Two top forensic accountants squared off in a Manhattan courtroom this summer, armed with scores of spreadsheets, loan documents and bank wire records, for a decisive battle in a legal war for control of about 170 nursing homes.
The trial in New York Supreme Court had its origins eight years ago, when real estate investor Ruby Schron teamed up with his lawyer, Leonard Grunstein, in a labyrinthine $1.3 billion leveraged buyout that created SavaSeniorCare. At issue for the two expert witnesses: the exact whereabouts of $100 million.
On Mr. Schron’s side was Harvey R. Kelly, whose 30-year career as an auditor and forensic accountant included investigations into the WorldCom and Health South scandals. Mr. Kelly is managing director and head of corporate investigations practice at AlixPartners, the firm that acted as claims agent and consultant to the trustee overseeing the liquidation of Bernard L. Madoff’s securities firm.
Providing expert testimony for Mr. Grunstein was David S. Williams, the chief executive officer of Deloitte Financial Advisory Services LLP. A veteran of the firm’s Forensic & Dispute Services unit, Mr. Williams has also been the national leader of the firm’s valuation services practice. Since 2004, he has been a member of the executive committee of Deloitte FAS and of the board of the parent company, Deloitte LLP. AlixPartners and Deloitte said the firms’ policies prevent the accountants from commenting.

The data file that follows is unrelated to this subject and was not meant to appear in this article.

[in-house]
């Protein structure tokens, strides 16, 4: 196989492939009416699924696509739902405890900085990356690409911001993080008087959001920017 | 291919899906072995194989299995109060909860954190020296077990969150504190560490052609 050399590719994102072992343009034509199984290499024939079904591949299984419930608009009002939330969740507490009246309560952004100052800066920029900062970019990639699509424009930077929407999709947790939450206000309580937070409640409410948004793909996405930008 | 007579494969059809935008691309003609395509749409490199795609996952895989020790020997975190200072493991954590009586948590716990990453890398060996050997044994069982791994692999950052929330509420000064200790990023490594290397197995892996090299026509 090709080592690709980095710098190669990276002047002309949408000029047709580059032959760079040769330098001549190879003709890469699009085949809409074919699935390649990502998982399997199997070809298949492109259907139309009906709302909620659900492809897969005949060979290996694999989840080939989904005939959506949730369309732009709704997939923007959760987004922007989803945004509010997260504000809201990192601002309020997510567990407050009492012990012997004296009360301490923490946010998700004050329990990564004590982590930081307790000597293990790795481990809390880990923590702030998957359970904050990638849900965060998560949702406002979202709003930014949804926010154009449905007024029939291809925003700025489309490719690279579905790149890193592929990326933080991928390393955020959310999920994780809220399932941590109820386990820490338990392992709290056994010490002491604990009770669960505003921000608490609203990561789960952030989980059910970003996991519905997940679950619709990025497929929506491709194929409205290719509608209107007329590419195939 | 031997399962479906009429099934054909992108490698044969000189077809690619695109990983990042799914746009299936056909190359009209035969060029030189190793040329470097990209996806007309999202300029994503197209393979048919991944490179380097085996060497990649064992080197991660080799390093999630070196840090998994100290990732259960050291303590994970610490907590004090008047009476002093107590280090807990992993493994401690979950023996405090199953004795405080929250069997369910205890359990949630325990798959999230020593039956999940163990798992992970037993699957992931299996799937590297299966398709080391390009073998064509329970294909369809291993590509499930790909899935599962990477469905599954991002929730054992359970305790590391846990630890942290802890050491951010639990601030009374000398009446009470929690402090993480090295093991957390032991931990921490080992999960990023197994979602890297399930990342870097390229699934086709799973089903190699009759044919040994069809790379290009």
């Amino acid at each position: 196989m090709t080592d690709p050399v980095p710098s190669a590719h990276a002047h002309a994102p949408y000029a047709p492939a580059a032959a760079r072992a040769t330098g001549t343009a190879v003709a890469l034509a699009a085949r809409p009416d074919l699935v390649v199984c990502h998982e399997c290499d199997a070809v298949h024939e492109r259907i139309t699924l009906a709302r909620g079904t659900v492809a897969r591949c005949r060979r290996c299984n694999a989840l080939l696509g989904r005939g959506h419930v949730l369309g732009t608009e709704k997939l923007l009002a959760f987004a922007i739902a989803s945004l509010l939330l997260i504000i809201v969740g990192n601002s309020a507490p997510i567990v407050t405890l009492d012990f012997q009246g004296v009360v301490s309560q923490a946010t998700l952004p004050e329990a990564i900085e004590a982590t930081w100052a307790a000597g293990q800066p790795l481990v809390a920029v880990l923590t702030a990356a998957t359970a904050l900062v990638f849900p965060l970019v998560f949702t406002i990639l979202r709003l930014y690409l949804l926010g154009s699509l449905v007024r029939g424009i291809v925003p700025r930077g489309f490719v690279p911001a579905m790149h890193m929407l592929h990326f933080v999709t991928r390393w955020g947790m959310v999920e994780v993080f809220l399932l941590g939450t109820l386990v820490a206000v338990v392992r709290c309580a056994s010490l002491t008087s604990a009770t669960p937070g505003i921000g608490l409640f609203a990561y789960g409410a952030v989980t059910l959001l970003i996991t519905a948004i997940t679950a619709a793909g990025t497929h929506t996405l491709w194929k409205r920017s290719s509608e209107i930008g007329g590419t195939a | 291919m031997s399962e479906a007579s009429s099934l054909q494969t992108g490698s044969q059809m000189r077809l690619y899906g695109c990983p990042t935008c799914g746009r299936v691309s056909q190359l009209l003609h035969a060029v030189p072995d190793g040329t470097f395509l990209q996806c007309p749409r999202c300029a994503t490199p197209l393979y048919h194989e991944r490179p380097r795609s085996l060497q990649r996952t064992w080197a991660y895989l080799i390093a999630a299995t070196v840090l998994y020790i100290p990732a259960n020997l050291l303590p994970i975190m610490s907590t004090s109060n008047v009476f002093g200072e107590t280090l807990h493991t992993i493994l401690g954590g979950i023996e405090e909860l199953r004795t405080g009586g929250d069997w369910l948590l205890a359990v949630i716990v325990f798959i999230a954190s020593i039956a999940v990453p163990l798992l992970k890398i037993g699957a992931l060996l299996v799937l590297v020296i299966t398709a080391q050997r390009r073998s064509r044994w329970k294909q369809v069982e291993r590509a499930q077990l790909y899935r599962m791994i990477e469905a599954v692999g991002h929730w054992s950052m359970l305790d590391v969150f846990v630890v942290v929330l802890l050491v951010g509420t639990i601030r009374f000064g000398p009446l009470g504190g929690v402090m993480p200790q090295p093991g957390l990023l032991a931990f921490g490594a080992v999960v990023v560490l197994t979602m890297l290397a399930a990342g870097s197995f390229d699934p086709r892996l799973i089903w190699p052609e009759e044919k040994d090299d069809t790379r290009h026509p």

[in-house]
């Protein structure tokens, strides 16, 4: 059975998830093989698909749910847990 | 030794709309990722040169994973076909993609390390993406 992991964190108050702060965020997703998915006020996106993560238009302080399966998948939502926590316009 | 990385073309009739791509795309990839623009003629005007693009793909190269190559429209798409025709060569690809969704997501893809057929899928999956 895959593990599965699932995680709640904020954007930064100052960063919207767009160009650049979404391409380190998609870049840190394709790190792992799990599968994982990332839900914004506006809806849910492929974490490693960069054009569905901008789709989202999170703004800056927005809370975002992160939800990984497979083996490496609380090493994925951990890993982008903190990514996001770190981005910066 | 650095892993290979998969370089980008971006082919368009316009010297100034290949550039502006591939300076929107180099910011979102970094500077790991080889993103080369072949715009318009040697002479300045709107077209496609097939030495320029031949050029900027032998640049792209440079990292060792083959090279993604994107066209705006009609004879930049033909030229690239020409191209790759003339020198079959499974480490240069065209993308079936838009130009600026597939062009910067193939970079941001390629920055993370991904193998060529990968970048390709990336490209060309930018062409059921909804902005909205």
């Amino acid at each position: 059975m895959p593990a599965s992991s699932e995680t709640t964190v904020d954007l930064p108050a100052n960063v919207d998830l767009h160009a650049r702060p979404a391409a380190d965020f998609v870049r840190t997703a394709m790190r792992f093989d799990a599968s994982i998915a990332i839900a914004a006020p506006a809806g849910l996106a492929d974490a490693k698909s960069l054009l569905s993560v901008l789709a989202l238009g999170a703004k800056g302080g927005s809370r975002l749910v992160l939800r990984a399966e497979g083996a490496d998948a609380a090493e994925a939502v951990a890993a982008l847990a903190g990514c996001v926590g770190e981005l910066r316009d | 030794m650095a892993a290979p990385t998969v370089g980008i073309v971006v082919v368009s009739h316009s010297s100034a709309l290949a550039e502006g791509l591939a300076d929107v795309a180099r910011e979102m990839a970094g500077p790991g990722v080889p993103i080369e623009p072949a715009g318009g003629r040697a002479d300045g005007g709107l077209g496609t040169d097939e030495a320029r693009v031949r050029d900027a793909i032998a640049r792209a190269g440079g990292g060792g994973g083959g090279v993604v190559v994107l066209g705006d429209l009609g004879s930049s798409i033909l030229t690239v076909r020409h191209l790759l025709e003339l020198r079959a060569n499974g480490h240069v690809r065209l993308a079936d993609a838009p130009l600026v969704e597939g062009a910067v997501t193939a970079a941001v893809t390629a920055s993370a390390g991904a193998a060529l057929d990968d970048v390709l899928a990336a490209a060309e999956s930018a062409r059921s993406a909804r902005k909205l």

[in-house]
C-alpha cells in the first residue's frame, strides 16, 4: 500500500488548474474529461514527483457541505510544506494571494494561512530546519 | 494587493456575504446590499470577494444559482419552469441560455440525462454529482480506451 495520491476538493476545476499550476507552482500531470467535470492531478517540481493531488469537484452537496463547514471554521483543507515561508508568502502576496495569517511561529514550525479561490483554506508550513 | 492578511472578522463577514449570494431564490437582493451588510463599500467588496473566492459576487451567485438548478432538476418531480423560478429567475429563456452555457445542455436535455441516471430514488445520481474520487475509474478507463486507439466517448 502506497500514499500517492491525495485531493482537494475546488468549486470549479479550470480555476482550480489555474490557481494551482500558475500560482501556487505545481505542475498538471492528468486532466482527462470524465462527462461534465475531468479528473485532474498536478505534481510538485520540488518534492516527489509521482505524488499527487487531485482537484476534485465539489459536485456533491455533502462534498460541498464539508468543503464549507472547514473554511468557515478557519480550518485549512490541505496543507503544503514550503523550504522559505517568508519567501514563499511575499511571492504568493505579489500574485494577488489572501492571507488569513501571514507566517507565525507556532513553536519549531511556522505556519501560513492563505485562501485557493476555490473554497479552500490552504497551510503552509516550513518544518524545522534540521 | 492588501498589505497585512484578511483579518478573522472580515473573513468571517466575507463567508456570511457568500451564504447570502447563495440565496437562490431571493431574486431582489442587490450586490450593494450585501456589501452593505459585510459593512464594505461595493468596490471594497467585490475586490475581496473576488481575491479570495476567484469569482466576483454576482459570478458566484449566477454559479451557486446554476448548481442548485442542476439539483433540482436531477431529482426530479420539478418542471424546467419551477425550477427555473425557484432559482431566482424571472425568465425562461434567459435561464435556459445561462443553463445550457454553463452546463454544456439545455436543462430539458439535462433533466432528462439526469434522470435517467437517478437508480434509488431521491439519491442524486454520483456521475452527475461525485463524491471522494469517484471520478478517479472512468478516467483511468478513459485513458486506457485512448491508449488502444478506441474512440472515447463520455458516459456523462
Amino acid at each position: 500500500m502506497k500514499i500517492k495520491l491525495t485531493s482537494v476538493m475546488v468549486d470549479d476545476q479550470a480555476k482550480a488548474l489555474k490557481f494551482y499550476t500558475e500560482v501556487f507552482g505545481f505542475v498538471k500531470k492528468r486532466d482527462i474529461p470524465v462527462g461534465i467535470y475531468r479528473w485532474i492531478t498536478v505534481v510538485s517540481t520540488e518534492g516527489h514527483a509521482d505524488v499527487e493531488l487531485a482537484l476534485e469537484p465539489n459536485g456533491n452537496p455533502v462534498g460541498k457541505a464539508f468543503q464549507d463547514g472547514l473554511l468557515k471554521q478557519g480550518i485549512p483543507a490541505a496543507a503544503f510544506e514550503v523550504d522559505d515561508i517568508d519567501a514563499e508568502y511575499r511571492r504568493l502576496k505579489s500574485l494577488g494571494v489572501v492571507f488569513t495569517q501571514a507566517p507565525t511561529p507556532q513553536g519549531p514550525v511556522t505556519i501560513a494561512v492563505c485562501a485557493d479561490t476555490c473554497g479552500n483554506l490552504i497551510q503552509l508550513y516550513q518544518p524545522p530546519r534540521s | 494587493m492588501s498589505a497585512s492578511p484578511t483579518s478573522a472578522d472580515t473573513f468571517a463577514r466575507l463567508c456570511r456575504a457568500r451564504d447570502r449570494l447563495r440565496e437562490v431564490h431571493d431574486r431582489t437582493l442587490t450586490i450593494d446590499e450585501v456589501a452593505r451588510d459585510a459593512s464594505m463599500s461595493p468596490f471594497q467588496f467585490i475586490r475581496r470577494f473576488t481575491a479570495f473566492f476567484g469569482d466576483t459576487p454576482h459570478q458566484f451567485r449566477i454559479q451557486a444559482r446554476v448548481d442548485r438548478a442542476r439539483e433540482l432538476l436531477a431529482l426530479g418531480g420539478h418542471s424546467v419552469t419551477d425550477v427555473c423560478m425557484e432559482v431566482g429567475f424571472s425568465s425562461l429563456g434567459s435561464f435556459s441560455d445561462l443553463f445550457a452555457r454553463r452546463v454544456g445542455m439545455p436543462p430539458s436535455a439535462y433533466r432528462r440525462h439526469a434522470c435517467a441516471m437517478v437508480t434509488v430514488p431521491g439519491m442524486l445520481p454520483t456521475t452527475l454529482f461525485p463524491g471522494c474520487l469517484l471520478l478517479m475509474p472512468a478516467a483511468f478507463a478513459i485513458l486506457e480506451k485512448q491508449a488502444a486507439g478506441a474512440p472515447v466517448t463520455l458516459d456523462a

The case, which hinged on how much money from a $100 million loan by Mr. Schron actually found its way to Mr. Grunstein and his companies, is representative of the assignments that have driven growth in forensic accounting practices as New York real estate values plunged and more owners went to court to protect their shrinking equity. The accountants in Schron v. Grunstein were more than $110 million apart in their estimates of how much money was lent.
“Whether a loan is funded is a typical issue” said Joseph Nelson, a partner at Berdon LLP, who estimated the New York-based firm’s forensic practice has been growing at a 100 percent annual clip for several years. The answer, he said, can determine whether money invested in a property was a capital contribution or a loan and thereby establish how much of an asset each investor owns. In the nursing home case, the accounting helped determine that Mr. Schron could acquire the company without any further investment by simply assuming the debt.
Mr. Schron, head of Cammeby’s International, is a significant—and notoriously secretive—player in the real estate market. According to published accounts, he owns and manages more than 25,000 residential units and 10 million square feet of commercial and industrial space, including a stake in the Woolworth Building. Prior to the nursing home deal, Mr. Grunstein had represented Mr. Schron in “dozens of matters” as his primary legal counsel, according to court testimony cited in Justice O. Peter Sherwood’s Sept. 6 decision.
In 2004, Mr. Grunstein and investment banker Murray Forman approached Mr. Schron with a proposal to buy Mariner Health Care Inc., a public company that operated more than 250 nursing homes and owned real estate associated with about 170 of them.
“Schron was interested in owning the real estate, not operating nursing homes,” the judge wrote. “Grunstein and Forman proposed a complex transaction employing a ‘PropCo/OpCo’ structure whereby Old Mariner’s real estate would be separated from the nursing home operations.”